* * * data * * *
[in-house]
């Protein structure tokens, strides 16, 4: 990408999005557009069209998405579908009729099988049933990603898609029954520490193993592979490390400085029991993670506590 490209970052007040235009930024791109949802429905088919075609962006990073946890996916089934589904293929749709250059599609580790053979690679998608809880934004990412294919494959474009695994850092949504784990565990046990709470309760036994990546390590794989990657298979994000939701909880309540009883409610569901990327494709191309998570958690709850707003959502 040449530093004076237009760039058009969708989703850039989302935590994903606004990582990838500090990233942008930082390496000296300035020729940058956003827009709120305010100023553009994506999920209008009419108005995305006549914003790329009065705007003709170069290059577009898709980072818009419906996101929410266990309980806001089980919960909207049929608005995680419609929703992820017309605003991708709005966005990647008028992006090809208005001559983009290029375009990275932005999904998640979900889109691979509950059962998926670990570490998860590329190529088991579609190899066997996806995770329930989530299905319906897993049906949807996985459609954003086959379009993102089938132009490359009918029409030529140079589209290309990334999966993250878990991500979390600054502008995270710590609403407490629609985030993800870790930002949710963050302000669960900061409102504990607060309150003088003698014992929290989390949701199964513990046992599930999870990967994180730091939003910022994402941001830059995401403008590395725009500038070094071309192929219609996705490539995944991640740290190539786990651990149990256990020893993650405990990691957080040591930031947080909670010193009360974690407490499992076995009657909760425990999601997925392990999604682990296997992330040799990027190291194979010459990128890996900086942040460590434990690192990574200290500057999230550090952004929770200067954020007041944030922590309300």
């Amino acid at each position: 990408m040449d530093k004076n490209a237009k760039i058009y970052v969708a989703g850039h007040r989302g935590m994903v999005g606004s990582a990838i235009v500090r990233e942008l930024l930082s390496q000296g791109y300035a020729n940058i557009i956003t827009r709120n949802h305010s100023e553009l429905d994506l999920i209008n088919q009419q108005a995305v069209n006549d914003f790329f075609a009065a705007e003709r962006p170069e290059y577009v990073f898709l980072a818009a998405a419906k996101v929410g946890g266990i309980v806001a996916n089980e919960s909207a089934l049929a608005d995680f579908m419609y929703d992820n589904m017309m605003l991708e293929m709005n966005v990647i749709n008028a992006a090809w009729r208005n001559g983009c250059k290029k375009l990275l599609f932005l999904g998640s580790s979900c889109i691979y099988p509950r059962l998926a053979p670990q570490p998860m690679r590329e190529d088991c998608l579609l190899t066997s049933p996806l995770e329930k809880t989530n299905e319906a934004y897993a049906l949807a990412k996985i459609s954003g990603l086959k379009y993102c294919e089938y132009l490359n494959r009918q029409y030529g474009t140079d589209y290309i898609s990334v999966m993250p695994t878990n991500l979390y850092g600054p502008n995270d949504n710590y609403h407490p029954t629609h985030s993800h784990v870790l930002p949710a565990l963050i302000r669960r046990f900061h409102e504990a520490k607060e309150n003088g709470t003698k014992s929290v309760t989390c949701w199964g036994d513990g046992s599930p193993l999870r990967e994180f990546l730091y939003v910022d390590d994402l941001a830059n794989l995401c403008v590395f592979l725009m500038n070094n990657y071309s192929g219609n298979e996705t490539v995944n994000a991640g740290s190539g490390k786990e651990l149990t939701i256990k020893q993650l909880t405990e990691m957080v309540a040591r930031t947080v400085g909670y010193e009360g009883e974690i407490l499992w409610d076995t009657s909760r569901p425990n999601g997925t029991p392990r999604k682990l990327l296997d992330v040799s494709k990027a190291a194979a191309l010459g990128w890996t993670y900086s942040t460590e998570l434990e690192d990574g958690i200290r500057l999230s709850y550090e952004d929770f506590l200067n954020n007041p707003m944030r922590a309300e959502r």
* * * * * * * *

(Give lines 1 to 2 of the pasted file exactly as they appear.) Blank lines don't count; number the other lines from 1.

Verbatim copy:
[in-house]
């Protein structure tokens, strides 16, 4: 990408999005557009069209998405579908009729099988049933990603898609029954520490193993592979490390400085029991993670506590 490209970052007040235009930024791109949802429905088919075609962006990073946890996916089934589904293929749709250059599609580790053979690679998608809880934004990412294919494959474009695994850092949504784990565990046990709470309760036994990546390590794989990657298979994000939701909880309540009883409610569901990327494709191309998570958690709850707003959502 040449530093004076237009760039058009969708989703850039989302935590994903606004990582990838500090990233942008930082390496000296300035020729940058956003827009709120305010100023553009994506999920209008009419108005995305006549914003790329009065705007003709170069290059577009898709980072818009419906996101929410266990309980806001089980919960909207049929608005995680419609929703992820017309605003991708709005966005990647008028992006090809208005001559983009290029375009990275932005999904998640979900889109691979509950059962998926670990570490998860590329190529088991579609190899066997996806995770329930989530299905319906897993049906949807996985459609954003086959379009993102089938132009490359009918029409030529140079589209290309990334999966993250878990991500979390600054502008995270710590609403407490629609985030993800870790930002949710963050302000669960900061409102504990607060309150003088003698014992929290989390949701199964513990046992599930999870990967994180730091939003910022994402941001830059995401403008590395725009500038070094071309192929219609996705490539995944991640740290190539786990651990149990256990020893993650405990990691957080040591930031947080909670010193009360974690407490499992076995009657909760425990999601997925392990999604682990296997992330040799990027190291194979010459990128890996900086942040460590434990690192990574200290500057999230550090952004929770200067954020007041944030922590309300």